Manitoba researcher defends assisted-death panel
Federal assisted-death panel defends independence as group travels to Europe
The chair of an outside group established to report on the contentious issue of doctor-assisted death is defending his panel's independence as it embarks on a research tour in Europe.
Harvey Max Chochinov, who also serves as the Canada research chair in palliative care at the University of Manitoba, says the federal government has selected panelists who intend to be objective.
- Consultations soon, but no assisted dying law before election, MacKay says
- Supreme Court rules doctors can help some people end their lives
Chochinov says his team brings together years of experience and they are open to hearing different perspectives.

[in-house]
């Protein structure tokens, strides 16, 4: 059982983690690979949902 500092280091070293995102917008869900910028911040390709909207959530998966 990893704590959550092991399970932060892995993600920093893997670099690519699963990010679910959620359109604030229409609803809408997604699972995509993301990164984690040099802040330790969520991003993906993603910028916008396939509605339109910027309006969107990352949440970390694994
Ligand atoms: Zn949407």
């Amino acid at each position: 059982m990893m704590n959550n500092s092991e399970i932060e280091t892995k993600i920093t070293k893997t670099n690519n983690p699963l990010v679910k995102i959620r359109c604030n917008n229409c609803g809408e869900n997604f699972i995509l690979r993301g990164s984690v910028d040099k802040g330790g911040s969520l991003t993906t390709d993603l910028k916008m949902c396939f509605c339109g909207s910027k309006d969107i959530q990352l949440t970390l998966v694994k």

In July, the Conservative government established the panel to solicit attitudes and opinions of Canadians and key stakeholders after the Supreme Court of Canada recognized the right of clearly consenting adults who endure intolerable physical or mental suffering to end their lives with a physician's help.
The court also gave Parliament one year to come up with a set of laws to govern assisted suicide.
- BACKGROUND: What the Supreme Court considered in deciding whether doctors can help patients die
- 'I never thought I'd live to see the day,' says assisted suicide advocate
The panel's mandate is to establish key findings and options for the cabinet to review, but it has been criticized by some because two of its three members were federal witnesses who argued against assisted suicide when the case was heard.